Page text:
Truthfully, the biggest issue with Runaway might come from expectations. Though I anticipated a crass piece of kid-oriented junk with the first movie, I thought it worked nicely, and that led me into the sequel with the belief it’d be good.

If I’d entered Runaway on its own, I’d probably like it more. However, since the first film elevated my expectations, it becomes a moderate disappointment.

Though not a major letdown, and that counts for something. Runaway fails to find the same irreverent glee and wit of its predecessor, but it creates decent entertainment.

Footnote: some extra material shows up during the end credits. Once the cast list runs, nothing significant appears after that.

The Disc Grades: Picture A-/ Audio B+/ Bonus C+

Peter Rabbit 2: The Runaway appears in an aspect ratio of approximately 2.39:1 on this Blu-ray Disc. This became a positive presentation.

Overall definition looked good. Virtually no softness materialized, so the film appeared accurate and concise.

I noticed no jagged edges or moiré effects, and edge haloes stayed absent. No print flaws cropped up either.

Runaway offered a fair amount of teal, with some orange/amber tossed in as well along with occasional splashes of other hues. The disc made the colors look solid.

Blacks were dark and deep, and low-light shots showed good clarity and smoothness. I felt pleased with this fine image.

Given its frequent slapstick orientation, the film’s DTS-HD MA 5.1 opened up pretty well. Though the film didn’t include as many slam-bang set pieces as a typical action flick, it brought out some good sequences.

Elements were properly placed and moved about the setting in a convincing way. The surrounds contributed a nice sense of space and involvement. Music depicted positive stereo imaging and the entire presentation offered a good feeling of environment.

Audio quality fared well. Speech was accurate and distinctive, without notable edginess or other issues. Music sounded full-blooded and rich, as the score was rendered nicely.

Effects showed good range and definition. They demonstrated solid low-end and were impressive across the board. Ultimately, this was an appealing track.

A handful of extras round out the set, and Bunnies, Baddies and the Big City runs nine minutes, 18 seconds. It brings comments from writer/director Will Gluck, producers Jodi Hildebrand and Zarek Nalbandian, location manager Jeremy Peek, production designer Roger Ford, animation director Simon Pickard, visual effects supervisors Will Reichelt and Matt Middleton, and actors Domhnall Gleeson, James Corden, Rose Byrne, and David Oyelowo.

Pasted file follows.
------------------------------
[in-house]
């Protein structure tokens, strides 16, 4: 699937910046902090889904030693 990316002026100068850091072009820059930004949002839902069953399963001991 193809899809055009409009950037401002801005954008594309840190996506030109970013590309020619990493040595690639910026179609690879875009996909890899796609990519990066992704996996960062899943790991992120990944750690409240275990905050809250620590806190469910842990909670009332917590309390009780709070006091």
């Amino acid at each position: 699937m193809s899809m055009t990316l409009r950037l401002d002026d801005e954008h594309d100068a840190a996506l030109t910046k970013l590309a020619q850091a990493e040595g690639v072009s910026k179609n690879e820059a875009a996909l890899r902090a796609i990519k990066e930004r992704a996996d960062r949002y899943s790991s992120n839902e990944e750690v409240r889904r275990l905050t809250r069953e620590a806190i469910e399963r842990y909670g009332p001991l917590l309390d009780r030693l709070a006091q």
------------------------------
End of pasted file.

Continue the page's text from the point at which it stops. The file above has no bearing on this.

The featurette looks at story and characters, cast and performances, sets and locations, visual effects and animation. While we find plenty of the usual happy talk, a few good notes emerge – and I find it hilarious and refreshing to hear Oyelowo and Gleeson tell us how much they hate acting with non-existent animals.

Mrs. Tiggy-Winkle’s Wee Kitchen spans four minutes, 59 seconds and provides a lesson how to bake a fruit pie. To fit the title, the instructor does so in a tiny kitchen to make a tiny pie. This seems like an odd tutorial, though it does come with text directions to create a human-sized pie at the end.

Under Bea’s Crafting Corner, we get two segments: “DIY Bunny Bookmarks” (4:50) and “Create Your Own Woodland Terrarium” (4:36). We get more tutorials from these. Maybe kids will enjoy these lessons.

Fun From Peter Rabbit breaks into two sections as well: “Make Your Own McGregor Garden” (17:03) and “Flopsy Turvy” (4:00). “Garden” offers yet another educational piece, as it teachers kids how to grow plants. At least this one gains a little intrigue because it includes a few appearances by actors James Corden, Elizabeth Debicki, Margot Robbie and Daisy Ridley.

As for “Turvy”, it presents a short “mini movie” in which Flopsy, butts head with sisters Mopsy and Cotton-Tail. It seems lackluster, but at least the original actors reprise their roles.

The disc opens with ads for Peter Rabbit, Hotel Transylvania: Transformania, Honey Girls and Labyrinth. No trailer for Runaway appears here.

Because I enjoyed the first movie, I entered Peter Rabbit 2: The Runaway with moderately elevated expectations. Though the sequel didn’t live up to those hopes, it still provided reasonable entertainment value. The Blu-ray brings excellent picture, good audio and a mix of bonus materials. Though not up to the level of the prior flick, Runaway still seems fairly fun.

Viewer Film Ratings: 3.5 Stars Number of Votes: 2